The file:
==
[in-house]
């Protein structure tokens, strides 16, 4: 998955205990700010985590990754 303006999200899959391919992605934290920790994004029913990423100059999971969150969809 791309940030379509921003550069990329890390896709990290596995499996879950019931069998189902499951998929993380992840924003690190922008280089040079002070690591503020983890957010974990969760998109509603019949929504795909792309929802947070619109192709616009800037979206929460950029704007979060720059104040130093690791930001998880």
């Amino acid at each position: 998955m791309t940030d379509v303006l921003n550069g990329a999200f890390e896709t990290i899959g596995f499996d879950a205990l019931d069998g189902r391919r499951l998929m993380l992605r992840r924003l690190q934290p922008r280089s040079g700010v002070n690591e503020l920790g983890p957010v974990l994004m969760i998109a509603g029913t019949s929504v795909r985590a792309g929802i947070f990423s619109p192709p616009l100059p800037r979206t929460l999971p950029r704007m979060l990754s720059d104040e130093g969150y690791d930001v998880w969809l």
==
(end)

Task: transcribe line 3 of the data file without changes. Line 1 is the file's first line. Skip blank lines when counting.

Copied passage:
């Amino acid at each position: 998955m791309t940030d379509v303006l921003n550069g990329a999200f890390e896709t990290i899959g596995f499996d879950a205990l019931d069998g189902r391919r499951l998929m993380l992605r992840r924003l690190q934290p922008r280089s040079g700010v002070n690591e503020l920790g983890p957010v974990l994004m969760i998109a509603g029913t019949s929504v795909r985590a792309g929802i947070f990423s619109p192709p616009l100059p800037r979206t929460l999971p950029r704007m979060l990754s720059d104040e130093g969150y690791d930001v998880w969809l």